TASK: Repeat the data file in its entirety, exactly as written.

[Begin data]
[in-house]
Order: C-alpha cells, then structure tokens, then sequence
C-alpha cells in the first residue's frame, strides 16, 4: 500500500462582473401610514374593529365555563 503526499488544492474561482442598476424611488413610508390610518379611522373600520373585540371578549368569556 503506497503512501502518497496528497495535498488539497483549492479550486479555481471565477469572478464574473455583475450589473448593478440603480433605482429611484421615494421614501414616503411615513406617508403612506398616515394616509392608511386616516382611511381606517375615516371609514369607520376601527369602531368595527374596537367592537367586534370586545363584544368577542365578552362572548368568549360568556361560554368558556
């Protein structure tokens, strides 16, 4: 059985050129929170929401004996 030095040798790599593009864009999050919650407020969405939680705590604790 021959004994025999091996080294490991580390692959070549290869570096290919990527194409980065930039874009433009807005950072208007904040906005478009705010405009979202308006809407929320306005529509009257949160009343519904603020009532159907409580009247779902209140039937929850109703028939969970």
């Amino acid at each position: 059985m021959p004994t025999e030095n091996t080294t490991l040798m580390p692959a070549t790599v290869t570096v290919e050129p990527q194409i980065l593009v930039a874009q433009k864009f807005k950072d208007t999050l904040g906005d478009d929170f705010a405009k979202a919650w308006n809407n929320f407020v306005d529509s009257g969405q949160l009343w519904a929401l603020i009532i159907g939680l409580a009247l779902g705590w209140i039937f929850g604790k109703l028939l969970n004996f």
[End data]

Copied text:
[in-house]
Order: C-alpha cells, then structure tokens, then sequence
C-alpha cells in the first residue's frame, strides 16, 4: 500500500462582473401610514374593529365555563 503526499488544492474561482442598476424611488413610508390610518379611522373600520373585540371578549368569556 503506497503512501502518497496528497495535498488539497483549492479550486479555481471565477469572478464574473455583475450589473448593478440603480433605482429611484421615494421614501414616503411615513406617508403612506398616515394616509392608511386616516382611511381606517375615516371609514369607520376601527369602531368595527374596537367592537367586534370586545363584544368577542365578552362572548368568549360568556361560554368558556
């Protein structure tokens, strides 16, 4: 059985050129929170929401004996 030095040798790599593009864009999050919650407020969405939680705590604790 021959004994025999091996080294490991580390692959070549290869570096290919990527194409980065930039874009433009807005950072208007904040906005478009705010405009979202308006809407929320306005529509009257949160009343519904603020009532159907409580009247779902209140039937929850109703028939969970």
């Amino acid at each position: 059985m021959p004994t025999e030095n091996t080294t490991l040798m580390p692959a070549t790599v290869t570096v290919e050129p990527q194409i980065l593009v930039a874009q433009k864009f807005k950072d208007t999050l904040g906005d478009d929170f705010a405009k979202a919650w308006n809407n929320f407020v306005d529509s009257g969405q949160l009343w519904a929401l603020i009532i159907g939680l409580a009247l779902g705590w209140i039937f929850g604790k109703l028939l969970n004996f």